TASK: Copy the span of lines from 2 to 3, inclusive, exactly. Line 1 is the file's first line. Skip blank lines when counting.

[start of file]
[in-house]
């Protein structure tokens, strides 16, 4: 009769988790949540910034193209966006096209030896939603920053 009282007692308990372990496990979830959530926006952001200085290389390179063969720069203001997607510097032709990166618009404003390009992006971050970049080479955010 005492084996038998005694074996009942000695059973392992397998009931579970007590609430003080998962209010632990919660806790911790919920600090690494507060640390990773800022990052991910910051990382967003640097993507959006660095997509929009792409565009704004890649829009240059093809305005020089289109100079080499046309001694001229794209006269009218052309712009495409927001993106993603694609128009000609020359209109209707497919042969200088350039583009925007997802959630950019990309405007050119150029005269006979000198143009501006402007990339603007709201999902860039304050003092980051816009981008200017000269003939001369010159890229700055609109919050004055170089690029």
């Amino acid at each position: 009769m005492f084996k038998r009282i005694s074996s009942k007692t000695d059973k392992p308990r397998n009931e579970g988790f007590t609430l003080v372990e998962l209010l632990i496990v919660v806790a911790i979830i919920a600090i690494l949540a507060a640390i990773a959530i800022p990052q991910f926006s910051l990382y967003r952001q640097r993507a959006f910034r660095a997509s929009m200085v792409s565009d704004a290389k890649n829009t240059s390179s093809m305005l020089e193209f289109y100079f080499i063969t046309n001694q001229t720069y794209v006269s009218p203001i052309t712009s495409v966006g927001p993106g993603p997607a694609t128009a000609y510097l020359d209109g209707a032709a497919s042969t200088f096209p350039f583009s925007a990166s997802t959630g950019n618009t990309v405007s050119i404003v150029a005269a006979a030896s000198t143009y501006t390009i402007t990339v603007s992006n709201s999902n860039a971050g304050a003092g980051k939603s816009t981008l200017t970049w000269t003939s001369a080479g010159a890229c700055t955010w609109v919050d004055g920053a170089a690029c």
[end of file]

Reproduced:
């Protein structure tokens, strides 16, 4: 009769988790949540910034193209966006096209030896939603920053 009282007692308990372990496990979830959530926006952001200085290389390179063969720069203001997607510097032709990166618009404003390009992006971050970049080479955010 005492084996038998005694074996009942000695059973392992397998009931579970007590609430003080998962209010632990919660806790911790919920600090690494507060640390990773800022990052991910910051990382967003640097993507959006660095997509929009792409565009704004890649829009240059093809305005020089289109100079080499046309001694001229794209006269009218052309712009495409927001993106993603694609128009000609020359209109209707497919042969200088350039583009925007997802959630950019990309405007050119150029005269006979000198143009501006402007990339603007709201999902860039304050003092980051816009981008200017000269003939001369010159890229700055609109919050004055170089690029």
């Amino acid at each position: 009769m005492f084996k038998r009282i005694s074996s009942k007692t000695d059973k392992p308990r397998n009931e579970g988790f007590t609430l003080v372990e998962l209010l632990i496990v919660v806790a911790i979830i919920a600090i690494l949540a507060a640390i990773a959530i800022p990052q991910f926006s910051l990382y967003r952001q640097r993507a959006f910034r660095a997509s929009m200085v792409s565009d704004a290389k890649n829009t240059s390179s093809m305005l020089e193209f289109y100079f080499i063969t046309n001694q001229t720069y794209v006269s009218p203001i052309t712009s495409v966006g927001p993106g993603p997607a694609t128009a000609y510097l020359d209109g209707a032709a497919s042969t200088f096209p350039f583009s925007a990166s997802t959630g950019n618009t990309v405007s050119i404003v150029a005269a006979a030896s000198t143009y501006t390009i402007t990339v603007s992006n709201s999902n860039a971050g304050a003092g980051k939603s816009t981008l200017t970049w000269t003939s001369a080479g010159a890229c700055t955010w609109v919050d004055g920053a170089a690029c």